This artificial shade-changing skin works like a chameleon's camouflage

By Souvik Das | Published on Feb 08 2016
This artificial shade-changing skin works like a chameleon's camouflage
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In line with multiple crucial innovations in the field of science and robotics, scientists hailing from Wuhan University, China, have exhibited the ability of an artificially-developed skin to change its colour and adapt to different backgrounds and surroundings. The researchers 3D-printed a plastic chameleon, on which they put square electronic scales, with a mechanism to replicate the colour of the background of the object.

These electronic scales had a thin glass film on top, above a layer of Indium tin oxide. This transparent conductor allowed the electronic scales to generate an electric field. Microscopic holes on the glass were filled with gold bumps, layered on top with silver-laden gel. When an electric field would run through the scales, the generated electricity would deposit or remove silver on or from the gold bumps, depending on the polarity. These gold-and-silver bumps could then be altered in size, to relay any colour within the visible spectrum to the outer electronic scale.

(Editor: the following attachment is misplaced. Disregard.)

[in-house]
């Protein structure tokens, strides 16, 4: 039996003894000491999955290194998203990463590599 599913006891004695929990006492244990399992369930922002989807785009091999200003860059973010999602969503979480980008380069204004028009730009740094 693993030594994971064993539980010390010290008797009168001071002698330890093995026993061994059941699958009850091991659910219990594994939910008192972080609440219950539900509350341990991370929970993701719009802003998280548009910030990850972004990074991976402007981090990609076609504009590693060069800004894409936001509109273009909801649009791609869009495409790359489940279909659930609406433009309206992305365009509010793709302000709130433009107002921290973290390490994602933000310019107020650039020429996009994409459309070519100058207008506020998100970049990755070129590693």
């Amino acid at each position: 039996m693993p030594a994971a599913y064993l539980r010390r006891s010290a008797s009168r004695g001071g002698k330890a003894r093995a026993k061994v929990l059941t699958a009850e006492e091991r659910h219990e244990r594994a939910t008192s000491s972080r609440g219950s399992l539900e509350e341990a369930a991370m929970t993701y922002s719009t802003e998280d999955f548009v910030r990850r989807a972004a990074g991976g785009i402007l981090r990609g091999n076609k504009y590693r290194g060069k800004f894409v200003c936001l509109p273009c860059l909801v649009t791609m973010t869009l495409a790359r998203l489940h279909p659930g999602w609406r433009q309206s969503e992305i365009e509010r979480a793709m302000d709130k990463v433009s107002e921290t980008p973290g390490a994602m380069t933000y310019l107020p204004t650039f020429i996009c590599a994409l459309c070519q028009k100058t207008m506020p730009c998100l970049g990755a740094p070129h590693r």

Perception of colour in surroundings was done by installing colour sensors within the eyes of the artificial chameleon. Once the colour is perceived, the electronic scale mechanism adjusts the colour of the scales according to the background. While this is not the first time an attempt has been made to present camouflage on artificially synthesised skins, the video demonstration shows fluid implementation of the technology, and can aid in developing jackets and vests for the military, rendering individuals practically invisible.

Technically termed “plasmonic cells”, these may also be used in future for developing low power, colour electronic papers and flexible displays. In line with recent development, a team of researchers from the Italian Institute of Technology (IIT) are working on making robots biodegradable. While present day robots are made of metal and plastic, fitting them with biodegradable framework will allow them to decompose once they’ve served their lifetime. This, in turn, will give way to a more economical future for robotics, once robots find their more mainstream place in everyday lives.

The following video beautifully demonstrates the working of this technology:

 

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Souvik Das

The one that switches between BMWs and Harbour Line Second Class.

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